Let the reader beware. Educated readers naturally feel entitled to know what they’re reading–often to know it with the conspiratorial intimacy of a potential partner. This book reminds us that cultural differences may in fact make us targets of a text, not its co-conspirators.
In a series of daring forays, from seventeenth-century Inca Garcilaso de la Vega to Julio Cortázar and Mario Vargas Llosa, Doris Sommer shows how ethnically marked texts use enticing and frustrating language games to keep readers engaged with difference. Through her chosen examples, Sommer trains us to notice the signs that affirm a respectful distance as a condition of political fairness and aesthetic effect–warnings that will be audible (and engaging for readings that tolerate difference) once we listen for a rhetoric of particularism.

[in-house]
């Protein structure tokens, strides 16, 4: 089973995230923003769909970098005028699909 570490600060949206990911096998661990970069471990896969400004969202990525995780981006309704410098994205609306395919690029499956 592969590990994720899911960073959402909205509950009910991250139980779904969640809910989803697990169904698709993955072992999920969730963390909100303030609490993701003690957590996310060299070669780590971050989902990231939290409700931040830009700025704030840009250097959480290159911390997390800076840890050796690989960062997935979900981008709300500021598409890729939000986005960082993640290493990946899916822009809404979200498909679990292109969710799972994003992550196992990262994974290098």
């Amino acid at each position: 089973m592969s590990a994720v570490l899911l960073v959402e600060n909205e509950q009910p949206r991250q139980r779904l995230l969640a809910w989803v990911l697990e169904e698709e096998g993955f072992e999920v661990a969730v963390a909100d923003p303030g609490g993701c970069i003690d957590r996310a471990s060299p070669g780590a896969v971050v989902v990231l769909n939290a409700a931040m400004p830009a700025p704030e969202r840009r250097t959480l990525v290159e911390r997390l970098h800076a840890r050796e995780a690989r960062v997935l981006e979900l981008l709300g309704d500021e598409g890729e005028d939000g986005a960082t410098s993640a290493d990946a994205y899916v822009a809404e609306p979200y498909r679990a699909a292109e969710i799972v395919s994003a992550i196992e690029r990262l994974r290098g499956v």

-from the back cover
Available at the Cervantes Institute in Chicago/ Disponible en la biblioteca del Instituto Cervantes de Chicago: http://absysnet.cervantes.es/abnetopac02/abnetcl.exe?ACC=DOSEARCH&xsqf99=@titn=212690